Therefore, the brief overview of McDonalds CSR strategy shows more money-driven character rather than actual aspirations for changing the situation in the world, even though such a giant and huge market-holder is more than capable to do so. It seems that CSR has become a suitable and well-applied approach for the brand to further expand its consumer base and ensure their long-term loyalty. At the same time, McDonalds CSR strategy looks like profit-sharing and paying-off the identified population segments in the community rather than contributing to the common good. Undoubtedly, the company has well-organized promotion campaigns which definitely allow consumer attachment together for good where the latter is regarded as long-lasting consumption partnership with material gains for the food retailer but not making something good to global community.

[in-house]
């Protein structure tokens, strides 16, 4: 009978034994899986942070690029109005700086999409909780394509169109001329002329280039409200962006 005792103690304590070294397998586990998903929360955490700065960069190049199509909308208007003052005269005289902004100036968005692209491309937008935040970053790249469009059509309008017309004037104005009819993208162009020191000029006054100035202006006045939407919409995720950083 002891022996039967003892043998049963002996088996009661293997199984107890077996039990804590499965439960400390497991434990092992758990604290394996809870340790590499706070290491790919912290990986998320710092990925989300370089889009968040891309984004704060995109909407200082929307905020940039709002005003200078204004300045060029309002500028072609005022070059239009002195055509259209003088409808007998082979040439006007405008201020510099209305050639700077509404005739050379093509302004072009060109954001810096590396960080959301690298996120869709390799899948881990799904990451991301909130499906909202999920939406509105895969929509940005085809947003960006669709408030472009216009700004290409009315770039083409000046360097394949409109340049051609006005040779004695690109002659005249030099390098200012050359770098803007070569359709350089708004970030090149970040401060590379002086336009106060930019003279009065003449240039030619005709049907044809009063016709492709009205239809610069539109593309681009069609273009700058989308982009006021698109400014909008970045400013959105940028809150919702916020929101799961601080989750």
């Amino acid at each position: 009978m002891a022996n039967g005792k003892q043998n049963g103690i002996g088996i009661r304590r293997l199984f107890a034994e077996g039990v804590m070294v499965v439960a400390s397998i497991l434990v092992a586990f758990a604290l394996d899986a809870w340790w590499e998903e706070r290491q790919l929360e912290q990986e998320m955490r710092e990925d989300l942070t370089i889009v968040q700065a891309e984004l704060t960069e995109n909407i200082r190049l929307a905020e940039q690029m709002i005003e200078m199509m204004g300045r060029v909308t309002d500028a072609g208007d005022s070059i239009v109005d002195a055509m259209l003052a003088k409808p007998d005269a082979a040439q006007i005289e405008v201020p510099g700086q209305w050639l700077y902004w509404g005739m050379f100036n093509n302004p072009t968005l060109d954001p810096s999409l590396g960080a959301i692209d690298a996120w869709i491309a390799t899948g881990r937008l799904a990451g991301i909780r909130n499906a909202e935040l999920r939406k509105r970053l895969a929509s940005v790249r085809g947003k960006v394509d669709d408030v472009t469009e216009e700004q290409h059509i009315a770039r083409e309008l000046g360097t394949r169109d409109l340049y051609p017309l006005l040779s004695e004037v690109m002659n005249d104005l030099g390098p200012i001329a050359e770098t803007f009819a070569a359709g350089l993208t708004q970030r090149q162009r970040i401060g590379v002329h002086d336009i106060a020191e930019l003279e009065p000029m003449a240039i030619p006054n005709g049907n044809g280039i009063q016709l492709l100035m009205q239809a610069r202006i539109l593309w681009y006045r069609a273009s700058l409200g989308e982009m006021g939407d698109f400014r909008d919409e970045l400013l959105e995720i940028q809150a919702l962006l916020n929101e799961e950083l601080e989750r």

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Drawing upon the information presented in the paper, McDonalds is an influential business player in the international arena whereas its position as a global fast-food restaurant leader speaks for itself. Although the management of the company shows commitment to engaging in numerous CSR frameworks from differing perspectives, the real implementation of these strategies is overly business-oriented. Each of the discussed approaches do position business interests above all or demonstrate a too insufficient effect on addressing the problem within social domain which they should seemingly target. To illustrate, Happy Meal items and partnering the Alliance for Healthier Generation are more than vivid example in this respect. Moreover, the proposed approaches seem fragmented and business interests prevail in any aspect of such strategies. Finally, these are mostly philanthropic and pay-off initiatives. In any case, McDonalds is a worldwide business and it has all resources and opportunities to actually transform the vision of the sector and redirect its mission and commitment to CSR-driven in deeds and actions rather than in promotion.